Swimming Pool Accidents

Written by: Injured 914

It’s that time of year again!  Backyard pools and community pools are beginning to open up for the summer.  Such summer fun, however, comes with the responsibility to keep young, novice swimmers, especially toddlers, safe.  Over this past weekend, tragedy struck when a two-year old boy drowned in his family’s pool. 

According to the New York Office of Children and Family Services, most pool injuries involve children three-years old or younger, and sadly, drowning is the leading cause of death of children between 1 and 4 years old.

In a survey performed by Safe Kids Worldwide, nearly half of the parents surveyed thought that if a child were drowning nearby, they would hear the child struggling. Reality: Drowning is silent. “There can be very little splashing, waving or screaming.” 1 out of 3 parents have left a child alone in a pool for two or more minutes. Reality: Drowning is quick. “Once a child begins to struggle, you may have less than a minute to react.” 60 percent of parents surveyed would not worry as much about drowning if their child has had swim lessons. Reality: Swim lessons are essential, but skill level varies.  “A review of children who drowned in a pool revealed that 47 percent of 10-17 year-olds reportedly knew how to swim.”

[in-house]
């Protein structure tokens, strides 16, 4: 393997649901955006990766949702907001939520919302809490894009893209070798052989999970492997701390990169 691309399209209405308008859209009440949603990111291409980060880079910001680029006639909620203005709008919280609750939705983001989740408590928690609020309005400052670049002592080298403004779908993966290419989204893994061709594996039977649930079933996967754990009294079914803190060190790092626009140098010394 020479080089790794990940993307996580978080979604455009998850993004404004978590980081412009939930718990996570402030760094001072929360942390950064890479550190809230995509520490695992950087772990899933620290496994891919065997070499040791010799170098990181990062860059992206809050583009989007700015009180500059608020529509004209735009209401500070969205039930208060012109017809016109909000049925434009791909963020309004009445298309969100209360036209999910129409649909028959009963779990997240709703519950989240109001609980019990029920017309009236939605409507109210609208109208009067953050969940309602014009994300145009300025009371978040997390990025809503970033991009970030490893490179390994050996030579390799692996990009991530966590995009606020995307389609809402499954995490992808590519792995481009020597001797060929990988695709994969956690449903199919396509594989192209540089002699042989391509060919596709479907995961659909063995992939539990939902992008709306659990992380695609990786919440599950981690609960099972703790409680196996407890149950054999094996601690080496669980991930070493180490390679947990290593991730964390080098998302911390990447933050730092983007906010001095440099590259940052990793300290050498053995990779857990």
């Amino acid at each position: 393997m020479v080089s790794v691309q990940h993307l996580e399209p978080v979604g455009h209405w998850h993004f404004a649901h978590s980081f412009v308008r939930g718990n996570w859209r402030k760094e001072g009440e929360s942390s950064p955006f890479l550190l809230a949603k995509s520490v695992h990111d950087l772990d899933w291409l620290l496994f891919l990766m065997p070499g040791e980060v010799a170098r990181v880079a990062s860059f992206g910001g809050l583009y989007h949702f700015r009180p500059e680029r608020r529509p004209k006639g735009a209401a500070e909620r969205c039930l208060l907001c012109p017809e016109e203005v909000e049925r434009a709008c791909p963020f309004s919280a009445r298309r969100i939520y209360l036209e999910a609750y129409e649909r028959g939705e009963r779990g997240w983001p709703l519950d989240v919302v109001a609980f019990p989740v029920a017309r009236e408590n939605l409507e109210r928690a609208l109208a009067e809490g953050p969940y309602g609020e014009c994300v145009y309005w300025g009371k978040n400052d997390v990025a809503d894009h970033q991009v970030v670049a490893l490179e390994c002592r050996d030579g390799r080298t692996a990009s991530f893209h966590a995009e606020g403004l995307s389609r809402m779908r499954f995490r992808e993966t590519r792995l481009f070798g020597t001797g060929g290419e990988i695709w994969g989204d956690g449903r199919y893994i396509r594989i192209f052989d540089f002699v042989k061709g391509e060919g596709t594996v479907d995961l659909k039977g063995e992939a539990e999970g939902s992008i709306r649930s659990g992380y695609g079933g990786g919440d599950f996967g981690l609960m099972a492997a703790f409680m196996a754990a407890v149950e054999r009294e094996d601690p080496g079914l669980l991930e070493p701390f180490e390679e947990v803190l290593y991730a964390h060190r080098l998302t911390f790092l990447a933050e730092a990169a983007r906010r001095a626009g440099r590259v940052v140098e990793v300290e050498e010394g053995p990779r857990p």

There are things that we can do to prevent these tragedies.  According to the organization Stop Drowning Now, some tips to keep loved ones safe in the pool should include:

  • Teaching children to ask permission before getting into the pool.  Then reinforce it over and over again.
  • Supervision - Parents/caregivers must commit to watching children in the pool – no distractions allowed!  Drownings can happen in a matter of seconds.
  • Consider swimming lessons.  Statistics show that providing young children with swimming lessons teaches them water safety at an early age.
  • Learning CPR.  Always be prepared for an emergency.
  • Avoiding alcohol.
  • Utilizing life vests.  Don’t depend on floaties and other tubes to support a child.
  • Don’t play breath-holding games.
  • Fencing in home pools and add safety alarms.

Summer and swimming go hand in hand.  Have a wonderful, SAFE summer!

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